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Wine with Dinner? It Depends on Where Your Restaurant Is Located

New Jersey’s outdated liquor laws sharply restrict the number of liquor licenses a town or city can have, depending on its population

wine

Having a glass of wine with dinner in a restaurant in New Jersey could actually present a bit of problem. It seems that liquor licenses are in short supply in the Garden State, understandably so given that the liquor laws can be traced back to after Prohibition -- and while they’ve been revised since, they were actually made more restrictive.

Here’s the deal on that drink: As of 1969, the state permits one bar or restaurant license per every 3,000 residents. (In 1947, when the law was written, it was one license per every 1,000 residents.)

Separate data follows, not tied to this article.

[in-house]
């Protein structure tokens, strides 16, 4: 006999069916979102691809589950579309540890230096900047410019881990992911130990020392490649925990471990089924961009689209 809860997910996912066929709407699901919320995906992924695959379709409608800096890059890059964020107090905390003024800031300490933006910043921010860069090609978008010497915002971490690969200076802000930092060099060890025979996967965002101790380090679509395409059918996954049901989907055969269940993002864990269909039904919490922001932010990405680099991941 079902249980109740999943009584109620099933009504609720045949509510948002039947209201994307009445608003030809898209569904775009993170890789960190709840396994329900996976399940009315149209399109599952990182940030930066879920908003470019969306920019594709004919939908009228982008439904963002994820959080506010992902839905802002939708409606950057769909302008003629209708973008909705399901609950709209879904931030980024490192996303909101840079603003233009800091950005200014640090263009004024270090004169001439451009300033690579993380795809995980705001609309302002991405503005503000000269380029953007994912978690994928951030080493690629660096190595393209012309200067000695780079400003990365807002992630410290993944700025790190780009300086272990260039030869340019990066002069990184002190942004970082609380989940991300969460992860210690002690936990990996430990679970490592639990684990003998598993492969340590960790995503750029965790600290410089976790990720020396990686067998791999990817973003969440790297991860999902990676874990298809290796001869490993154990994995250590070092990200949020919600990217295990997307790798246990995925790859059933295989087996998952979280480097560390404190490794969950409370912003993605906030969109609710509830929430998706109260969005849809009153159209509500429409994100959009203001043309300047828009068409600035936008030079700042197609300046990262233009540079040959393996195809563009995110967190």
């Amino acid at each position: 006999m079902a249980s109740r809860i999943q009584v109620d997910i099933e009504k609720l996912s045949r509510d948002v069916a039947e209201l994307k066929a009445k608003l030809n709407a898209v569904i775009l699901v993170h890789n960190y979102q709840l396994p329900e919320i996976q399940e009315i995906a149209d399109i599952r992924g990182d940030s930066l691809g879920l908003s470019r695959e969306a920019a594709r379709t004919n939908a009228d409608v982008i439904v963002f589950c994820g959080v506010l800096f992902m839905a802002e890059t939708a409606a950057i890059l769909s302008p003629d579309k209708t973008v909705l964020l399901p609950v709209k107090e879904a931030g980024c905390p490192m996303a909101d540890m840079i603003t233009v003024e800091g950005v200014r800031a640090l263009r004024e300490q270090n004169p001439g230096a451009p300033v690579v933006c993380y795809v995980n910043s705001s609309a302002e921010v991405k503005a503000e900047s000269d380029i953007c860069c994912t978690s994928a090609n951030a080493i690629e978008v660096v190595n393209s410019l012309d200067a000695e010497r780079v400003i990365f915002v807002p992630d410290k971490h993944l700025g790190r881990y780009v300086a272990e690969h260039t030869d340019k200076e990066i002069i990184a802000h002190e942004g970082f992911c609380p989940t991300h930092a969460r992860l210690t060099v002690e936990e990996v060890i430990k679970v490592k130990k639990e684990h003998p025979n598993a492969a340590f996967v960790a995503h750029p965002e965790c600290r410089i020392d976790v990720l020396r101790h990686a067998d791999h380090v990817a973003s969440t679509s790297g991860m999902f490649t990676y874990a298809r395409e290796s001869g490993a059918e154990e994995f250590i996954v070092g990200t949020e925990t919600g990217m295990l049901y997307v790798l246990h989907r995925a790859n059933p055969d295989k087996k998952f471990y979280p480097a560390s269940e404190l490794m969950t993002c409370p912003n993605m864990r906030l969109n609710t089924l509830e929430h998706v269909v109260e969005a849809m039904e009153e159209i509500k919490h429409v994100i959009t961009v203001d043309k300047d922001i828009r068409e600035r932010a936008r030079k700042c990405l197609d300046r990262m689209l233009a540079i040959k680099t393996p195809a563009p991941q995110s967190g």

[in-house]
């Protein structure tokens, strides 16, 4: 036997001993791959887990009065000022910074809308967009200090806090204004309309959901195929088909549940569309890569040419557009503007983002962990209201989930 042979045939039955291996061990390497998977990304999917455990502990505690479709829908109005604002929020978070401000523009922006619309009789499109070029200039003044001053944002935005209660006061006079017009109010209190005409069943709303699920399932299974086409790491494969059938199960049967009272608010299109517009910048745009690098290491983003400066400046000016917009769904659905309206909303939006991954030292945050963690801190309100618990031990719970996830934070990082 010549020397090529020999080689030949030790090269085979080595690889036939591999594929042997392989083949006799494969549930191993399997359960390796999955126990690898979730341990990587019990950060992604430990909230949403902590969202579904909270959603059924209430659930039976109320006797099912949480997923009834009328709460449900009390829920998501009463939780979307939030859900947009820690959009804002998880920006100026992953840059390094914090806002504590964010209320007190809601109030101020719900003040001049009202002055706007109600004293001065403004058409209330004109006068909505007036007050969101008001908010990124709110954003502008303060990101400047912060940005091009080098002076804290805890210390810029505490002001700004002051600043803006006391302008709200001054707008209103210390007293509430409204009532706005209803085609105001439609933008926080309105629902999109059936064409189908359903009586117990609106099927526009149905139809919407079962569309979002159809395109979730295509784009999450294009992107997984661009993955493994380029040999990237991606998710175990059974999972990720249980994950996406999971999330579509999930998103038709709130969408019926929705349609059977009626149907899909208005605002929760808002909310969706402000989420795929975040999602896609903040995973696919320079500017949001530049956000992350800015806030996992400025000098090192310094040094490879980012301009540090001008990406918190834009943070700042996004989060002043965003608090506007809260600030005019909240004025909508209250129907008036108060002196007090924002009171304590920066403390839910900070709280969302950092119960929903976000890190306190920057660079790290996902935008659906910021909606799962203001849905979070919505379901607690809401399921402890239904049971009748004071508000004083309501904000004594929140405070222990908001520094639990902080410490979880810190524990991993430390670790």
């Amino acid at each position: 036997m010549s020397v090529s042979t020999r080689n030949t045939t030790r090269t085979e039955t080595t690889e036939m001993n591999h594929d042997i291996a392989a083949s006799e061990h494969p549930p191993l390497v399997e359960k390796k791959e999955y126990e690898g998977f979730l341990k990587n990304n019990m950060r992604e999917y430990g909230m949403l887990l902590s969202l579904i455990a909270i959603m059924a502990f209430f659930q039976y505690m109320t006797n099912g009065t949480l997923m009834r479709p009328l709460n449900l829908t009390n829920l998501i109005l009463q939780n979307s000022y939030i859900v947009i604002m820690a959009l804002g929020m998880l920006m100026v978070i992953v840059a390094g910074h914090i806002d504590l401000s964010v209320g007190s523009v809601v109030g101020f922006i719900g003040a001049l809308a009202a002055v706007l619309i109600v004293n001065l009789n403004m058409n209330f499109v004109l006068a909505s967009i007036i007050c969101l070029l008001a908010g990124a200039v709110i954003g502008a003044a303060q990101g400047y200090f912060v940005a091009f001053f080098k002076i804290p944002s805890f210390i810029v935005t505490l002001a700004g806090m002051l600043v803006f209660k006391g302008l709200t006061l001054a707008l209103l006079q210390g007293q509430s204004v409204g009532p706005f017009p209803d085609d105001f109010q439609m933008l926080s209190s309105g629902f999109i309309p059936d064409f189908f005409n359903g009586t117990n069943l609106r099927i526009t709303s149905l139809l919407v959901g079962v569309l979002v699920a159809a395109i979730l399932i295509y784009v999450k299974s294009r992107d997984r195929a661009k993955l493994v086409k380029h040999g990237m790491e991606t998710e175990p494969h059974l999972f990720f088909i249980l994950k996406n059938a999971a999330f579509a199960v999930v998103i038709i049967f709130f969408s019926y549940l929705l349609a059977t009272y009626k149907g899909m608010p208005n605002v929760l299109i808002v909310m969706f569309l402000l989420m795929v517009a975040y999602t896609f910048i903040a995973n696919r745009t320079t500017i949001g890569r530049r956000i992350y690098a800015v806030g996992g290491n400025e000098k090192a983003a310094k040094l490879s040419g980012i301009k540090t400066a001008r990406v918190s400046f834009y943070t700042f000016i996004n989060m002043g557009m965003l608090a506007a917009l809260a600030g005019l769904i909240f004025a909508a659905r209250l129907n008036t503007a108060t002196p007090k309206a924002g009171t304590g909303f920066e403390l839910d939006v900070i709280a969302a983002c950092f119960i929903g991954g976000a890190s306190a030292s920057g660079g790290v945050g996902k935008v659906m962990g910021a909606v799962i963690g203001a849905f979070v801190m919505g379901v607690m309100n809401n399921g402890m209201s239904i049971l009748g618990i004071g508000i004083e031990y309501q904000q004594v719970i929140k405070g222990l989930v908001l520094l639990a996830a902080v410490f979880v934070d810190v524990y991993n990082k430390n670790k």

To put the math in perspective, the city of Hoboken would have to grow by 250,000 residents to add another liquor license.

Democratic Assemblyman John Burzichelli has a better idea. Let cities and town have as many liquor licenses as they want, and he’s introduced a bill in the lower chamber that would do just that.

Read the full story on WNYC News, a content partner of NJ Spotlight.

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